People can become infected with poliovirus if they:

• drink water or eat food that has been contaminated with the virus

• touch their mouths or noses after touching something that has been contaminated with the virus

• breathe in tiny droplets of air that have been released into the environment by an infected person who has sneezed or coughed

Symptoms of polio:

The symptoms of can vary significantly from mild to severe. About 1 in 4 people infected with poliovirus will have only mild symptoms, such as a fever, tiredness, and headache. These people will usually recover completely.

About 1 in 4 people who become infected with poliovirus will develop more severe symptoms.

These people may have:

• a high fever

• stiffness in the neck and back

• difficulty moving

• paralysis (loss of muscle power)

People who develop paralysis may never walk again, even with treatment. Unfortunately, there is no cure for polio, but treatments available can help improve the quality of life for people.

Treatment for polio:

There is no cure for polio, but treatments available can help improve the quality of life for people. Treatment options include:

• Physical therapy to help a person maintain muscle strength and function

• Occupational therapy to help a person learn how to do everyday tasks, such as dressing, bathing, and using the toilet, independently

• Assistive devices, such as wheelchairs, braces, and canes, to help a person with mobility problems

• Speech therapy to help a person with speech problems

Prevention of polio:

There is no vaccine available to prevent poliovirus infection. However, two vaccines are available to help protect people from getting sick if exposed to the virus. These vaccines are called IPV (inactivated poliovirus vaccine) and OPV (oral poliovirus vaccine).

The OPV (oral poliovirus vaccine) is given by mouth. The IPV (inactivated poliovirus vaccine) is injected into the body. Both vaccines work to fight off the infection after exposure to the virus.

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Vaccination with either oral or inactivated polio vaccines can prevent most kinds of paralysis caused by wild polioviruses among children under five years old and adults who are not already immune. In addition, the two types of vaccines do not interfere with each other.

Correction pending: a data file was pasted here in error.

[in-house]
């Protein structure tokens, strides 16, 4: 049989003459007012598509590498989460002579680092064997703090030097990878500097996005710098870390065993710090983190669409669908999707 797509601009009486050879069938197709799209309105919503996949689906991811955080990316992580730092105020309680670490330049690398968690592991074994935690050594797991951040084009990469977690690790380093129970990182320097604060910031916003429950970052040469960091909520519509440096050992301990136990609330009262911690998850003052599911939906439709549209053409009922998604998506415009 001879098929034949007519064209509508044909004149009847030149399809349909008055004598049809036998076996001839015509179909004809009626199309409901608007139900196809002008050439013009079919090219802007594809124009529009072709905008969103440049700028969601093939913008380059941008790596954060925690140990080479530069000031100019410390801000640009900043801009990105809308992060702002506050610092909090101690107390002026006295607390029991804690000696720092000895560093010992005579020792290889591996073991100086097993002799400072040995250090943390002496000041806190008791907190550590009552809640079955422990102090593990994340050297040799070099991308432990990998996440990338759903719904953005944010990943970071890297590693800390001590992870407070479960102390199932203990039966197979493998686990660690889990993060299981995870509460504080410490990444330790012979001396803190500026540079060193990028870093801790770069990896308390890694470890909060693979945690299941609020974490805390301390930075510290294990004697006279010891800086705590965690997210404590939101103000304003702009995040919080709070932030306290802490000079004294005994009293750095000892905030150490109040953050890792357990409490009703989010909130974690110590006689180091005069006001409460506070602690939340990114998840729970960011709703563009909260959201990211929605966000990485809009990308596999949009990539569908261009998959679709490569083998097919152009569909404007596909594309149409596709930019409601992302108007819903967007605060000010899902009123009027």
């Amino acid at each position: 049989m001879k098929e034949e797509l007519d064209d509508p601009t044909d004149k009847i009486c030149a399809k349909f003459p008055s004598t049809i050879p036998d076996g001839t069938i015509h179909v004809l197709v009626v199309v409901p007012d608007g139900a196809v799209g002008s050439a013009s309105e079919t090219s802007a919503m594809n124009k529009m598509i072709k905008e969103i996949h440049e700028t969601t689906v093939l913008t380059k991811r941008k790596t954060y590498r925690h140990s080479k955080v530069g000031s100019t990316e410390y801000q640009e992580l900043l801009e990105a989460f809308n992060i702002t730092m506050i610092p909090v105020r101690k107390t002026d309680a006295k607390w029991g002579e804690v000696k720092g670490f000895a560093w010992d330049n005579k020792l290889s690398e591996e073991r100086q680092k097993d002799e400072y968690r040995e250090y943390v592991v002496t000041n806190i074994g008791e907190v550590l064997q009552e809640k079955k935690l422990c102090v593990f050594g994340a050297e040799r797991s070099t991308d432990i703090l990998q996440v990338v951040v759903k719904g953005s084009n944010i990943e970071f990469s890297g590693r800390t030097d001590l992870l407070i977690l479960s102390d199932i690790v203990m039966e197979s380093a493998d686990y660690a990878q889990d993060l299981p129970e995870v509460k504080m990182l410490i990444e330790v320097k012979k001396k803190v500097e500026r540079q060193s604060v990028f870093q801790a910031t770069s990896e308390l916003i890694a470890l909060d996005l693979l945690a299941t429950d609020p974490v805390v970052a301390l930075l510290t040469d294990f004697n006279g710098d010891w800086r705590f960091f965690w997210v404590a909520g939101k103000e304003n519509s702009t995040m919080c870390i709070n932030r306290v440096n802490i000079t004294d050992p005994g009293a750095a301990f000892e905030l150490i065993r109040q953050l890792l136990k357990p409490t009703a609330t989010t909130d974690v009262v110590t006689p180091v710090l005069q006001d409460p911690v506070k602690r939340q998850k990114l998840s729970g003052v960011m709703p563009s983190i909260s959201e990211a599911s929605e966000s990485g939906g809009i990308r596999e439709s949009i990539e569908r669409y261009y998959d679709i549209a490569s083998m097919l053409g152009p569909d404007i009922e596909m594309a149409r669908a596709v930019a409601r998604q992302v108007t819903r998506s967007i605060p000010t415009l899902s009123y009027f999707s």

For example, if there was an outbreak of polio in a country where OPV isn’t available, people could still be protected using IPV instead. However, it’s unlikely that all people will contact wild poliovirus, so both vaccines are still recommended.

causes of poliomyelitis:

Poliovirus is a very tiny germ that quickly spreads from person to person through contact with the stool (bowel movements) or saliva (spit) of an infected person. Sometimes it travels through the air when a sick person coughs or sneezes nearby, allowing other people to breathe it in and become ill. Symptoms usually appear about 4-21 days after a child has been exposed to a case of polio. But officials cannot know who will develop these symptoms and who won’t.

The virus invades the body through the mouth, attaches itself to cells that line the small intestine, and begins to multiply. It can take one to two weeks after exposure for symptoms to develop.

Not everyone who contracts polio will become, however, ink. In about 3% of cases, the virus travels from the intestines to the spinal cord, where it can damage nerve cells and cause paralysis. In addition, polio is more likely to cause paralysis in children than adults. This may be because their immune systems are not as robust as adults.

There is no cure for polio, but treatments available can help improve the quality of life for people who have it, such as physical therapy and speech their addition, vaccination action with either oral or inactivated polio vaccines can prevent most cases of paralysis caused by wild polioviruses among children under five years old and adults who are not already immune.

causes of polio in Nigeria: